Howie Roseman's resume in seven years as Eagles general manager includes no playoff wins. It lists just two postseason appearances in his first six years as GM. It features 56 players drafted (not including this year), only three of whom have made a Pro Bowl (Jason Kelce, Nick Foles, Fletcher Cox).
That's enough for Jeff Lurie, who gave Roseman a rousing vote of confidence Thursday in a rare meeting with the Philly media.
"I think Howie has done a tremendous job," Lurie said. "I have real, total confidence in Howie."
Roseman became general manager in 2010, was stripped of his power after the 2014 season as part of Chip Kelly's ill-fated power play, and then reinstalled as the team's primary architect immediately after the 2015 season.
The Eagles' last playoff win came in 2008, and their only postseason appearances since Roseman became the NFL's youngest general manager seven years ago came in 2010 and 2013.
The current eight-year gap without a playoff win is the franchise's longest since 1981 through 1991 and the three-year absence from the postseason is the Eagles' longest since 1997 through 1999 and equals the longest since 1982 through 1987.
But Lurie heaped heavy praise on Roseman, especially for the series of moves that simultaneously jettisoned several of Kelly's non-performing acquisitions and also led to the Eagles drafting quarterback Carson Wentz with the second pick in last year's draft.
"The last couple years, [he's made] remarkable franchise-changing decisions," Lurie said. "As I've said before, it is not easy to not tank and be able to accomplish the goals you want to make in the NFL. It's so hard to get quarterbacks.
"The maneuvering, the use of assets the way we did, the identification of the one player that we had a lot of confidence in, Carson Wentz, at a time when other teams all needed quarterbacks, that's just one of many, many key things that Howie, the player personnel department, analytics, everybody has participated in.
"Ever since then, it's been one domino after another in terms of smart moves. Really happy with the additions this offseason, as [I was with] last offseason.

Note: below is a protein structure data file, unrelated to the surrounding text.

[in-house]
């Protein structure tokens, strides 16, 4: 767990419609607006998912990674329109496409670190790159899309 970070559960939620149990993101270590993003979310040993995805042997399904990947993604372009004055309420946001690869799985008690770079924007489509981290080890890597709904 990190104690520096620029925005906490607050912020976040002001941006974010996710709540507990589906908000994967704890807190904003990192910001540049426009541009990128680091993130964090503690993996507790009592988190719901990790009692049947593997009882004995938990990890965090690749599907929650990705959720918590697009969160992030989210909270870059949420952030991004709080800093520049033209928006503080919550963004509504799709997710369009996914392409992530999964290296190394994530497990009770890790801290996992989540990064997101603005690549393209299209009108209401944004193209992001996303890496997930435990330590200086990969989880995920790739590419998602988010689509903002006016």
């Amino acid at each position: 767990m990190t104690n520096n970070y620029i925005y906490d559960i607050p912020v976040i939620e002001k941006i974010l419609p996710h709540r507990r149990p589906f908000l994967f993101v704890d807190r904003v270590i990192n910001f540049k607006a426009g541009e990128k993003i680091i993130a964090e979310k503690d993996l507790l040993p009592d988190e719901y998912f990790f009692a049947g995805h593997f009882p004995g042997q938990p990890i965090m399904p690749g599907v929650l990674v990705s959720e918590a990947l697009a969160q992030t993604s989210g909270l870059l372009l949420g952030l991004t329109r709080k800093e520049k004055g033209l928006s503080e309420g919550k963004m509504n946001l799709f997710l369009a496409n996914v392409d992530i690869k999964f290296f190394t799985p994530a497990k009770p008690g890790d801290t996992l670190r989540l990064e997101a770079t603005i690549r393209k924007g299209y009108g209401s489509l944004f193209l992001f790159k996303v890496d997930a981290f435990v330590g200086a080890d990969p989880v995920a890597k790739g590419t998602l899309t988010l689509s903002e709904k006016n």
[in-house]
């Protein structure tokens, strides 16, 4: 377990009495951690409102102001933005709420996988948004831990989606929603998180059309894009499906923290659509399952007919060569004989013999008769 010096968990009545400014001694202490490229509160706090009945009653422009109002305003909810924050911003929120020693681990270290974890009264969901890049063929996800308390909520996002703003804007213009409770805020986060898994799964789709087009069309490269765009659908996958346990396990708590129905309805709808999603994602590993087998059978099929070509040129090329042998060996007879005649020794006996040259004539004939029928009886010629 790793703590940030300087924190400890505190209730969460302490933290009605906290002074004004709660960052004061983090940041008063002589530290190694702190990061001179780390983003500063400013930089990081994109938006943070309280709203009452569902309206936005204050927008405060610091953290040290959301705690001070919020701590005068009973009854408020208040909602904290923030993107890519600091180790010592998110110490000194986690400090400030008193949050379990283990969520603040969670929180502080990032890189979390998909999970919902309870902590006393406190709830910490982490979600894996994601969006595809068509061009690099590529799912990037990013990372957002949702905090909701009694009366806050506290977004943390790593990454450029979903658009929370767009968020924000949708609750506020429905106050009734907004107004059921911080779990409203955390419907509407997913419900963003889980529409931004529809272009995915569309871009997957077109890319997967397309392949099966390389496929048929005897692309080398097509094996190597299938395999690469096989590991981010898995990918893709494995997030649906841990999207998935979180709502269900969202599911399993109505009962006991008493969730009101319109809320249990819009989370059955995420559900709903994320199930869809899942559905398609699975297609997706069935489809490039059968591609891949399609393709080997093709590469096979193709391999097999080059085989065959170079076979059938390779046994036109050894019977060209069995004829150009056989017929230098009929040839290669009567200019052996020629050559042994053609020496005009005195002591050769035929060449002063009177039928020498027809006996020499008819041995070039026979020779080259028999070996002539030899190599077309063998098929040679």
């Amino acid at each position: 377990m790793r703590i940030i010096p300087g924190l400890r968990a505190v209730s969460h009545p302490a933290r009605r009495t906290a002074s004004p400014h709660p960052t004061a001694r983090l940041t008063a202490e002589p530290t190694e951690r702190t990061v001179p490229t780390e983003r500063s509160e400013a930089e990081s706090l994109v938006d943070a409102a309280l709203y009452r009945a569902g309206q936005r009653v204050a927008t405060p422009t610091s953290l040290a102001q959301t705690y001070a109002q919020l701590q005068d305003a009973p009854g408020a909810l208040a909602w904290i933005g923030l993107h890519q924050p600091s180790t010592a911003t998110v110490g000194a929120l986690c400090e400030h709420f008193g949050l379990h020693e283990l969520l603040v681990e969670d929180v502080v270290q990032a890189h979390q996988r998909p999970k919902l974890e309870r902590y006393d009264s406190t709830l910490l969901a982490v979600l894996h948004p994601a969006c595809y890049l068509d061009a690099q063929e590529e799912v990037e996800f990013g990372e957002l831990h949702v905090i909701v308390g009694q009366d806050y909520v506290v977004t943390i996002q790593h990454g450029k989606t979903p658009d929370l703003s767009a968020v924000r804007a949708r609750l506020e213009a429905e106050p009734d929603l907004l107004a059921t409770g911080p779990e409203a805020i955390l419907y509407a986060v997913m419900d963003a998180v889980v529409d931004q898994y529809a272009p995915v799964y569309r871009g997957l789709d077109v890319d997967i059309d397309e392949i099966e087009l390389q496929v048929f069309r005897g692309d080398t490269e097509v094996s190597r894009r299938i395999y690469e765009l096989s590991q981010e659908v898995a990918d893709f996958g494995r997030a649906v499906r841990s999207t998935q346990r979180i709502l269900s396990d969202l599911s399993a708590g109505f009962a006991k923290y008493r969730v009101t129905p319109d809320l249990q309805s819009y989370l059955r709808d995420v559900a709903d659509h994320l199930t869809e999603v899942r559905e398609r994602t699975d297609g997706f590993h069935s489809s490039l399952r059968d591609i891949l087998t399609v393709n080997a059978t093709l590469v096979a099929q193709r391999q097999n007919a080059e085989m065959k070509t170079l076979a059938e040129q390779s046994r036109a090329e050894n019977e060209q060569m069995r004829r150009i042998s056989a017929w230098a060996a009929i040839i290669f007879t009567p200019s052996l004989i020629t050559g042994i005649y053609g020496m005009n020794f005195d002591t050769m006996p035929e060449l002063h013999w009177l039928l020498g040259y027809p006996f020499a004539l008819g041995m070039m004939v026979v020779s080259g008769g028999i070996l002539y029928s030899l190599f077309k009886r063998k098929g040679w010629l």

"The way he structured the Sam Bradford contract allowed us to retrieve a first-round draft choice and a fourth-round draft choice. [That's] very hard to accomplish in this league. We also didn't have a lot of assets to be able to trade up in terms of getting Carson for that No. 2 pick. We were not a 2-14 team. We were going to be drafting 13. How do you get there? How do you get up there? We could get to eight. It was a double move. Very rare.
"When you look back on the last couple years, very impressive performance. I couldn't have more confidence in Howie."
Roseman has indeed been active signing players, acquiring players, trading players, recouping draft picks and overhauling the roster. Yet the Eagles are one of only 12 teams in the NFL that hasn't won a playoff game over the last eight seasons.
When will all the moves translate into something tangible? Lurie wouldn't say how much time Roseman has to turn all this potential success into actual success.
Roseman has certainly been busy. The Eagles' 53-man roster that goes into Washington this weekend includes 18 players who weren't on the team last year and only 21 who were here as recently as 2015.
But this is also the eighth-oldest team in the NFL and most of their top established players — Cox, Darren Sproles, Jason Peters, Brandon Graham, Malcolm Jenkins, Alshon Jeffery — are all in their sixth year or later.
Lurie spoke of Roseman's ability to build both a team that can win in the short-term while still building for the long-term.
"That's also not easy to do in the NFL," he said. "What we've been able to do I think this offseason is really improve with a lot of good, young players [and] position ourselves to be able to have the flexibility to re-sign every good player we have, and at the same time adding some one-year players that are very good players, like Alshon Jeffery and Timmy Jernigan, where you have the ability to potentially have their rights, extend them, see how they are, and go forward.
"We've taken the philosophy that we can try to find a way to get a franchise quarterback, and then try to really maximize both the short-term and the long-term as best you can. Consistently, every decision for the short-term has been where we don't sacrifice any midterm or long-term flexibility. That was the absolute standard that we believed in and do believe in."